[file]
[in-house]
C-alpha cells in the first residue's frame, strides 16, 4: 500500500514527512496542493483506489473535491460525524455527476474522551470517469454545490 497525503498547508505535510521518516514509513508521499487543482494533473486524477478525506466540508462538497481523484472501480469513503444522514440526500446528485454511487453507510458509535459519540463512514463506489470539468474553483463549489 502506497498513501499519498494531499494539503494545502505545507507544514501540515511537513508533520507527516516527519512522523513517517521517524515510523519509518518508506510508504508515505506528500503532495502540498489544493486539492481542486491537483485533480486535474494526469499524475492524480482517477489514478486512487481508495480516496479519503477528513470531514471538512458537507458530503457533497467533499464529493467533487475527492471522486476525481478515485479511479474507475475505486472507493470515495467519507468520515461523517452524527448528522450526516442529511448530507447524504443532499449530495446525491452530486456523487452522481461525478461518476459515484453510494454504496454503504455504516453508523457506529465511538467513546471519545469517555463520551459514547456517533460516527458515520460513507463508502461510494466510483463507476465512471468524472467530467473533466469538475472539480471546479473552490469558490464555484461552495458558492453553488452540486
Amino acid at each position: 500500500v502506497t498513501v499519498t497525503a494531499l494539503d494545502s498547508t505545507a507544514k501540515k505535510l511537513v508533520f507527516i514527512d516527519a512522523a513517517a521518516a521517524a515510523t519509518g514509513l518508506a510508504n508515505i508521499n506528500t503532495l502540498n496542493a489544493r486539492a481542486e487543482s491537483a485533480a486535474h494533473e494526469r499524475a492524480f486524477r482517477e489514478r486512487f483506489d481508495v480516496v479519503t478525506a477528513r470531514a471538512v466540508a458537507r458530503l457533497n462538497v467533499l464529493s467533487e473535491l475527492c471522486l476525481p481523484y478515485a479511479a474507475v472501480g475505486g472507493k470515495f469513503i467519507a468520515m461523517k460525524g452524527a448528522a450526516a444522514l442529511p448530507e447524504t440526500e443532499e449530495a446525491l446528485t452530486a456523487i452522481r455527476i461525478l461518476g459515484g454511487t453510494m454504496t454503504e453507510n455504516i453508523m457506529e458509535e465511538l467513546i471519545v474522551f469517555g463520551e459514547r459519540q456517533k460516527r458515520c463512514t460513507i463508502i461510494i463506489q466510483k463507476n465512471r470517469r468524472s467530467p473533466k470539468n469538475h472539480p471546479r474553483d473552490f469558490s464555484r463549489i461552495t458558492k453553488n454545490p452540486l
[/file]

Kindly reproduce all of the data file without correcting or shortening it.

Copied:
[in-house]
C-alpha cells in the first residue's frame, strides 16, 4: 500500500514527512496542493483506489473535491460525524455527476474522551470517469454545490 497525503498547508505535510521518516514509513508521499487543482494533473486524477478525506466540508462538497481523484472501480469513503444522514440526500446528485454511487453507510458509535459519540463512514463506489470539468474553483463549489 502506497498513501499519498494531499494539503494545502505545507507544514501540515511537513508533520507527516516527519512522523513517517521517524515510523519509518518508506510508504508515505506528500503532495502540498489544493486539492481542486491537483485533480486535474494526469499524475492524480482517477489514478486512487481508495480516496479519503477528513470531514471538512458537507458530503457533497467533499464529493467533487475527492471522486476525481478515485479511479474507475475505486472507493470515495467519507468520515461523517452524527448528522450526516442529511448530507447524504443532499449530495446525491452530486456523487452522481461525478461518476459515484453510494454504496454503504455504516453508523457506529465511538467513546471519545469517555463520551459514547456517533460516527458515520460513507463508502461510494466510483463507476465512471468524472467530467473533466469538475472539480471546479473552490469558490464555484461552495458558492453553488452540486
Amino acid at each position: 500500500v502506497t498513501v499519498t497525503a494531499l494539503d494545502s498547508t505545507a507544514k501540515k505535510l511537513v508533520f507527516i514527512d516527519a512522523a513517517a521518516a521517524a515510523t519509518g514509513l518508506a510508504n508515505i508521499n506528500t503532495l502540498n496542493a489544493r486539492a481542486e487543482s491537483a485533480a486535474h494533473e494526469r499524475a492524480f486524477r482517477e489514478r486512487f483506489d481508495v480516496v479519503t478525506a477528513r470531514a471538512v466540508a458537507r458530503l457533497n462538497v467533499l464529493s467533487e473535491l475527492c471522486l476525481p481523484y478515485a479511479a474507475v472501480g475505486g472507493k470515495f469513503i467519507a468520515m461523517k460525524g452524527a448528522a450526516a444522514l442529511p448530507e447524504t440526500e443532499e449530495a446525491l446528485t452530486a456523487i452522481r455527476i461525478l461518476g459515484g454511487t453510494m454504496t454503504e453507510n455504516i453508523m457506529e458509535e465511538l467513546i471519545v474522551f469517555g463520551e459514547r459519540q456517533k460516527r458515520c463512514t460513507i463508502i461510494i463506489q466510483k463507476n465512471r470517469r468524472s467530467p473533466k470539468n469538475h472539480p471546479r474553483d473552490f469558490s464555484r463549489i461552495t458558492k453553488n454545490p452540486l